Music Wasn’t On The Menu

Vortex Music Magazine

But a vintage ballroom with a recording studio below made it undeniable for The Secret Society.

Editor's Note: Last summer, we printed our Music & Food Issue but unfortunately never published much of the issue's content online. Better late than never, we believe there's still value in day-old bread so let's explore the intrinsic connections between the purveyors of fine food and drink in Portland and those who make the sweet sounds that fill our ears. Here's to all that our musicians and chefs are cooking up together—cheers!


Peter Buck, with Sleater-Kinney's Corin Tucker in the foreground and Scott McCaughey of The Minus 5 and Young Fresh Fellows behind, opening for himself in 2014 as part of the supergroup that would become Filthy Friends—click to see more photos by Jason QuigleyPeter Buck, with Sleater-Kinney's Corin Tucker in the foreground and Scott McCaughey of The Minus 5 and Young Fresh Fellows behind, opening for himself in 2014 as part of the supergroup that would become Filthy Friends—click to see more photos by Jason QuigleyThe Secret Society turns 10 years old this summer, and while it doesn’t draw the national acts that its neighbor the Wonder Ballroom does, it’s sure seen its share of recognizable faces over the last decade.

Peter Buck of R.E.M. hosted two record release parties there. John Hodgman tippled martinis at a storytelling event. k.d. lang joined her friend Jane Siberry on stage during her tour almost four years ago. Sonic Youth’s Lee Ranaldo says it’s his favorite Portland bar. And according to owner Matt Johnson, “You can’t look in any direction without seeing a Decemberist in here.”

There's definitely a devilish ambiance to studio's iso booth at The Secret SocietyThere's definitely a devilish ambiance to studio's iso booth at The Secret SocietyOver the last decade, the place has become home to a variety of very niche and very Portland communities—storytellers rule Monday nights, just like the zydeco, swing and gospel communities respectively rule Wednesdays, Thursdays and Sundays, while the kiddos claim select Sunday afternoons. And those live shows can even be recorded, thanks to The Secret Society’s full recording studio located just beneath its ballroom. (In fact, 24 audio channels directly connect the ballroom to the studio below and the likes of Edna Vazquez, Duffy Bishop, Caleb Klauder, Mary Flower, Reggie Houston, and Casey Neill & The Norway Rats have used the facilities.) But when Johnson opened his lounge’s doors, music wasn’t intended to be on the menu.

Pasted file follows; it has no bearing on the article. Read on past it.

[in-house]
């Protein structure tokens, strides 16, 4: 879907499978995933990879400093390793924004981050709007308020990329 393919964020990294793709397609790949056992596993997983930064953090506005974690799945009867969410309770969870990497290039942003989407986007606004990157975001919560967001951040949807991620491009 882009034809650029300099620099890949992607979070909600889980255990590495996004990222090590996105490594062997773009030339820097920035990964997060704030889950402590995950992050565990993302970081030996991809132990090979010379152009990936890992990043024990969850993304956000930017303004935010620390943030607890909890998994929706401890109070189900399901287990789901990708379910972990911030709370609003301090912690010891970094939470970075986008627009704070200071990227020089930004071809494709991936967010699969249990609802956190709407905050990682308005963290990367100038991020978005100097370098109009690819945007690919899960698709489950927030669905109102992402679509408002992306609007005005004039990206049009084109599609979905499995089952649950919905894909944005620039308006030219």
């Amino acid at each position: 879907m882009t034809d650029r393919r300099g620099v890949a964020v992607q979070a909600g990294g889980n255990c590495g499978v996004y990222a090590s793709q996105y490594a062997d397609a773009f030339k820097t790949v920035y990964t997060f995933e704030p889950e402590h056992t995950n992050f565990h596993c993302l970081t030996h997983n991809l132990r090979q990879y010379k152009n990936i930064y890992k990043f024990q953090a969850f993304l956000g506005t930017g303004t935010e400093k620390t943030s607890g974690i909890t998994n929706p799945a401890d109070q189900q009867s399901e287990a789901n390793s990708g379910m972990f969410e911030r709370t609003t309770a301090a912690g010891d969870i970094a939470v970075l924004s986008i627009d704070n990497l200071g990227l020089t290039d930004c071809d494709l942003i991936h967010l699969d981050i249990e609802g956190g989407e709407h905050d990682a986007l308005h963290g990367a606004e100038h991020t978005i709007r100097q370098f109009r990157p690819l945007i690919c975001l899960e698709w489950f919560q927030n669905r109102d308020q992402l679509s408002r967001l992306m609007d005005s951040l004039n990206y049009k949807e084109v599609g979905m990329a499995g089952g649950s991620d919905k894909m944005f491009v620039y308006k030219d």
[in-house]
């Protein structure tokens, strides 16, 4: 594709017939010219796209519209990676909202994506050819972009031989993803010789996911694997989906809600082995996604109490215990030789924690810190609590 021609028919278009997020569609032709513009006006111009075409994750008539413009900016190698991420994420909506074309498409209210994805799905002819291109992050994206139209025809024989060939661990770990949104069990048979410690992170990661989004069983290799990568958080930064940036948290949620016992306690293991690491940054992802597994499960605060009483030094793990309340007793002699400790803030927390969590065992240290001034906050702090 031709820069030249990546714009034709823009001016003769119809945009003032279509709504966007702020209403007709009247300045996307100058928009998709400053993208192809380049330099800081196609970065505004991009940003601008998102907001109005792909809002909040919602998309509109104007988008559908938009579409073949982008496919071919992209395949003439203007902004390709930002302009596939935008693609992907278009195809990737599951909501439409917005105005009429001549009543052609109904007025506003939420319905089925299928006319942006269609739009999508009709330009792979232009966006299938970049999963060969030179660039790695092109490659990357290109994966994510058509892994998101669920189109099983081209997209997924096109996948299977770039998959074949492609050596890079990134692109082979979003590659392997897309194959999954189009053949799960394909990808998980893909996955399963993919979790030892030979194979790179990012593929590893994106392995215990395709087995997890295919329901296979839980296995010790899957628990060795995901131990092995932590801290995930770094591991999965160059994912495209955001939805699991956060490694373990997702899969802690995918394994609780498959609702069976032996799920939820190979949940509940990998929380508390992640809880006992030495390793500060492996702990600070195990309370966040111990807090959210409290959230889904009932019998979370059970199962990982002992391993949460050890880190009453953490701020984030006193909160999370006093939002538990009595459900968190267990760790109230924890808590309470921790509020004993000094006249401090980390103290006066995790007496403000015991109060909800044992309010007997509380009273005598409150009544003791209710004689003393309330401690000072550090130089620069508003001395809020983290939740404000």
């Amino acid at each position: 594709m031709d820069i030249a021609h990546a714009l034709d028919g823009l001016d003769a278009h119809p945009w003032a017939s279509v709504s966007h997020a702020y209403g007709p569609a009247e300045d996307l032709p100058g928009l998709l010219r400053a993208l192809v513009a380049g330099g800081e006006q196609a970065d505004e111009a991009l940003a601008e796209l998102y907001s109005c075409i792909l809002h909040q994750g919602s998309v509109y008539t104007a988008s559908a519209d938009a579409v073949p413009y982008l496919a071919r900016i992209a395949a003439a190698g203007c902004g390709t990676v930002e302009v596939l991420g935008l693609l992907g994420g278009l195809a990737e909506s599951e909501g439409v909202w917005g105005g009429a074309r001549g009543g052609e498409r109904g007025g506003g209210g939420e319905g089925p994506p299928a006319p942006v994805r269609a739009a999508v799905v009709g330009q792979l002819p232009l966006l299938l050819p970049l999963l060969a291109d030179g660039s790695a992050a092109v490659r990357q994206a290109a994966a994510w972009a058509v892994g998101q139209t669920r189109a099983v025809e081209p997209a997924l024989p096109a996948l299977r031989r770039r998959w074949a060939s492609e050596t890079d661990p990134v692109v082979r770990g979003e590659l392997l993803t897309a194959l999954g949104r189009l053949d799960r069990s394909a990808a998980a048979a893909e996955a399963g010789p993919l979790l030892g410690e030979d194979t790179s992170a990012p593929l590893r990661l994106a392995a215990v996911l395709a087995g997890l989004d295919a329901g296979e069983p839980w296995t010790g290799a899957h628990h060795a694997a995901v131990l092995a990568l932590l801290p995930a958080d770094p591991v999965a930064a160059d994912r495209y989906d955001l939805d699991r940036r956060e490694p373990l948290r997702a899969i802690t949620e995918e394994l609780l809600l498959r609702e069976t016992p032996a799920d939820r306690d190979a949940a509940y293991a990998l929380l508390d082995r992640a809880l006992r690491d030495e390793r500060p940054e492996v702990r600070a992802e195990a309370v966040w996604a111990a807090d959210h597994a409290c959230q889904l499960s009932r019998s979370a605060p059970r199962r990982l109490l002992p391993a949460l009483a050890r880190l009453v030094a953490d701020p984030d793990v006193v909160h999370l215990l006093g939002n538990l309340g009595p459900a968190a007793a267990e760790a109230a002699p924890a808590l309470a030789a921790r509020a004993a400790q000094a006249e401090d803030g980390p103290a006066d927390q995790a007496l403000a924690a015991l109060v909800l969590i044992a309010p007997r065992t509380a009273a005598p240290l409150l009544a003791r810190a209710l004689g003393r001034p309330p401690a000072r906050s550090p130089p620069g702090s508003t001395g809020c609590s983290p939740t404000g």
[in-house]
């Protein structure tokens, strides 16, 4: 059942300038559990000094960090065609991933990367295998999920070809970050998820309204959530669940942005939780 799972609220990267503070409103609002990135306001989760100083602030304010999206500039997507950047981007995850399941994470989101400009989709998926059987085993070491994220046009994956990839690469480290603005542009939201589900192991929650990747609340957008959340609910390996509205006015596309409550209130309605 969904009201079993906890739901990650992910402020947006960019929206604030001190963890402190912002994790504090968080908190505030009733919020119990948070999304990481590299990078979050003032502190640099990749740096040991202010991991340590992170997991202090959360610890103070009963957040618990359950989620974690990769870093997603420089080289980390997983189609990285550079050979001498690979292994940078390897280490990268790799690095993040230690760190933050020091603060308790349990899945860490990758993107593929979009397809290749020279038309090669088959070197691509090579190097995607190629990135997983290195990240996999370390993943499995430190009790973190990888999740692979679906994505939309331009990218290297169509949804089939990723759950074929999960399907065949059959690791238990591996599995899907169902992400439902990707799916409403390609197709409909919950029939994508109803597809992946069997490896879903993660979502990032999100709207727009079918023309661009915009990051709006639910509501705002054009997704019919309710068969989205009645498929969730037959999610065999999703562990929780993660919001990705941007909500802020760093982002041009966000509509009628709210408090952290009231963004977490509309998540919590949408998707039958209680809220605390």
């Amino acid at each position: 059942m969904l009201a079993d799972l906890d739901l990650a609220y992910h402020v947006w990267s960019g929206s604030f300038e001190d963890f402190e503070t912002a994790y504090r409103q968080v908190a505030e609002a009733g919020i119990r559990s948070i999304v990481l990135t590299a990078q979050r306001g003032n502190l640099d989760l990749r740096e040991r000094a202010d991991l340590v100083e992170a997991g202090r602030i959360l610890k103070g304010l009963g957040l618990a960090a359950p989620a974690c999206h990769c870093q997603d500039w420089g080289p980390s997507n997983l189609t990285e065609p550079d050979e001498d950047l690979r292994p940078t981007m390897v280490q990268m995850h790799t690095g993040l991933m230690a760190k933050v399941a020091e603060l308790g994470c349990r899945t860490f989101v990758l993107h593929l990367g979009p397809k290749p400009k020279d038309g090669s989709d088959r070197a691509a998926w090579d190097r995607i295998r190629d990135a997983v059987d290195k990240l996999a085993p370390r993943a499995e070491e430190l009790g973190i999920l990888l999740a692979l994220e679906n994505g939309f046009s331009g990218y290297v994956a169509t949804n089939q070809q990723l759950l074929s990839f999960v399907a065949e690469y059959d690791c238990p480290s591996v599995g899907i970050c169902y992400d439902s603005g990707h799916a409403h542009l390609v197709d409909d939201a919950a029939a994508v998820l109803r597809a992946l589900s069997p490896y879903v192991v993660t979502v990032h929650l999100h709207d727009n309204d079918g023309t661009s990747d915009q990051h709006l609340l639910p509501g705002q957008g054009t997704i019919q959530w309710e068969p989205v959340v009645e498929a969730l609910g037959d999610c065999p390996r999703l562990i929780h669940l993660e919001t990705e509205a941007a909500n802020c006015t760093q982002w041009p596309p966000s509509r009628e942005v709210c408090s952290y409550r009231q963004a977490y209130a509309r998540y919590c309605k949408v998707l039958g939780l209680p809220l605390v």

Johnson, a former graphic designer, bought the two-story building that houses his bar and ballroom in 2004 with the plan to “do something for myself instead of other people.” Originally, the lounge was essentially his office, and it was from that perch that he recognized an opportunity—thanks to Toro Bravo, the famed restaurant from John Gorham to whom Johnson leased a street level space in 2007.

“I watched all these people pile up and thought they needed a place to go while they’re waiting,” Johnson recalls.

The idea was to build out what looked like a hotel bar, the kind that people dip into when they are on the way to somewhere else—like Toro Bravo.

And since the building was of a vintage state (1907 Victorian era to be specific), Johnson decided to offer vintage cocktails to match the motif.

“We wanted to dig back into the old books,” Johnson says. “No free pouring, we wanted to make consistent cocktails.” When The Secret Society’s doors opened in the summer of 2008, craft cocktails were just starting to emerge in Portland. West side staples Clyde Common and Teardrop Lounge had just opened in spring and summer of 2007, making Johnson’s east side lounge one of very few back-to-the-basics bars that focused on crafting old-school drinks.

The lounge was a hit, but it took one, too, as the global financial meltdown of 2008 was just a couple of months around the corner. The bar was making money, but Johnson’s original plan of augmenting the lounge’s income by renting out what’s now the ballroom for private events was growing more and more untenable.

The bijou cocktail lounge at The Secret SocietyThe bijou cocktail lounge at The Secret Society“Companies were calling up and canceling their holiday parties,” Johnson says. “People were canceling their weddings.”

He figured if he couldn’t bring large groups of people to the space for the occasional office party, he’d try to bring them every night by offering his guests the thing that pairs best with Boulevardiers: live music.

And while the lounge’s general manager Jesse Lundin says he enjoys pouring multiple martinis and chatting up celebrities like Hodgman, it’s the regulars—the gospel singers and country swingers who’ve claimed The Secret Society for themselves—who’ve made the lounge what it’s since become: a sort of second home.

In 10 years, Johnson says there have been plenty of memorable nights, but the best nights have been the ones when they turn over their proceeds to help out musicians in the community who are in need of financial or medical care.

That’s what the space did when it held a tribute fundraiser for regular performer Pete Krebs when he was diagnosed with skin cancer back in 2013. With the help of the community turning up to turn out their pockets—including the venue—Krebs beat it.

And you can still find him with either His Portland Playboys or the Rocking K Ranch Boys at The Secret Society several times each month.

Explore more stories of how to pair Portland's fine music, eats and drink in our Music & Food Issue.

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